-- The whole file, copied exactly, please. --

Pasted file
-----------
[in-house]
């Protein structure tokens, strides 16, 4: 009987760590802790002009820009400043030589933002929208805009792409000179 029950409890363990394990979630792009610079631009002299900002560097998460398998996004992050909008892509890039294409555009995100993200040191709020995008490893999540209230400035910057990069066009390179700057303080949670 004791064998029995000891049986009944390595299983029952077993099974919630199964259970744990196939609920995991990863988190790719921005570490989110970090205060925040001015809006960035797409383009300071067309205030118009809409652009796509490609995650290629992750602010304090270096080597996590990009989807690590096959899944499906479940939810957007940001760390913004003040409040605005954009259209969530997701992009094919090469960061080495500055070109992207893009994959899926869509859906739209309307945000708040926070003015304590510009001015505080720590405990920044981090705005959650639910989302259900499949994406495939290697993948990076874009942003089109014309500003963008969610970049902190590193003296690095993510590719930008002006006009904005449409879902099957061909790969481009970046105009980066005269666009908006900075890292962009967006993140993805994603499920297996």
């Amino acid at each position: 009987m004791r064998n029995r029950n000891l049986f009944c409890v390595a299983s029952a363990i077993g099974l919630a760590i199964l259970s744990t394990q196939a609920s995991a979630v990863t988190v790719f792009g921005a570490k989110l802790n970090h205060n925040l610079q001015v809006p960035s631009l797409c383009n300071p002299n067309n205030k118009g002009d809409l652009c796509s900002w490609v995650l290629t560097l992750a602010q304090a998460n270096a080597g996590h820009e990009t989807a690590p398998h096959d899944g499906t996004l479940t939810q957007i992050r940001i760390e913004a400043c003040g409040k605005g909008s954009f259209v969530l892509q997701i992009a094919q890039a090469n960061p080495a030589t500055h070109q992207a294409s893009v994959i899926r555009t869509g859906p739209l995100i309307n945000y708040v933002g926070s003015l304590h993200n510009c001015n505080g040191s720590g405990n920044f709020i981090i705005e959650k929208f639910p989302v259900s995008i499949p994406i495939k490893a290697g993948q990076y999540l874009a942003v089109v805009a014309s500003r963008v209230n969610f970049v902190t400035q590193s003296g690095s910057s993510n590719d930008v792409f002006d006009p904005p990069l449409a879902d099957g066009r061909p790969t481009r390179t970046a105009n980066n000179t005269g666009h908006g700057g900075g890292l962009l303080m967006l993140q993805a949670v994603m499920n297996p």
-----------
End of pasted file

[in-house]
């Protein structure tokens, strides 16, 4: 009987760590802790002009820009400043030589933002929208805009792409000179 029950409890363990394990979630792009610079631009002299900002560097998460398998996004992050909008892509890039294409555009995100993200040191709020995008490893999540209230400035910057990069066009390179700057303080949670 004791064998029995000891049986009944390595299983029952077993099974919630199964259970744990196939609920995991990863988190790719921005570490989110970090205060925040001015809006960035797409383009300071067309205030118009809409652009796509490609995650290629992750602010304090270096080597996590990009989807690590096959899944499906479940939810957007940001760390913004003040409040605005954009259209969530997701992009094919090469960061080495500055070109992207893009994959899926869509859906739209309307945000708040926070003015304590510009001015505080720590405990920044981090705005959650639910989302259900499949994406495939290697993948990076874009942003089109014309500003963008969610970049902190590193003296690095993510590719930008002006006009904005449409879902099957061909790969481009970046105009980066005269666009908006900075890292962009967006993140993805994603499920297996």
């Amino acid at each position: 009987m004791r064998n029995r029950n000891l049986f009944c409890v390595a299983s029952a363990i077993g099974l919630a760590i199964l259970s744990t394990q196939a609920s995991a979630v990863t988190v790719f792009g921005a570490k989110l802790n970090h205060n925040l610079q001015v809006p960035s631009l797409c383009n300071p002299n067309n205030k118009g002009d809409l652009c796509s900002w490609v995650l290629t560097l992750a602010q304090a998460n270096a080597g996590h820009e990009t989807a690590p398998h096959d899944g499906t996004l479940t939810q957007i992050r940001i760390e913004a400043c003040g409040k605005g909008s954009f259209v969530l892509q997701i992009a094919q890039a090469n960061p080495a030589t500055h070109q992207a294409s893009v994959i899926r555009t869509g859906p739209l995100i309307n945000y708040v933002g926070s003015l304590h993200n510009c001015n505080g040191s720590g405990n920044f709020i981090i705005e959650k929208f639910p989302v259900s995008i499949p994406i495939k490893a290697g993948q990076y999540l874009a942003v089109v805009a014309s500003r963008v209230n969610f970049v902190t400035q590193s003296g690095s910057s993510n590719d930008v792409f002006d006009p904005p990069l449409a879902d099957g066009r061909p790969t481009r390179t970046a105009n980066n000179t005269g666009h908006g700057g900075g890292l962009l303080m967006l993140q993805a949670v994603m499920n297996p």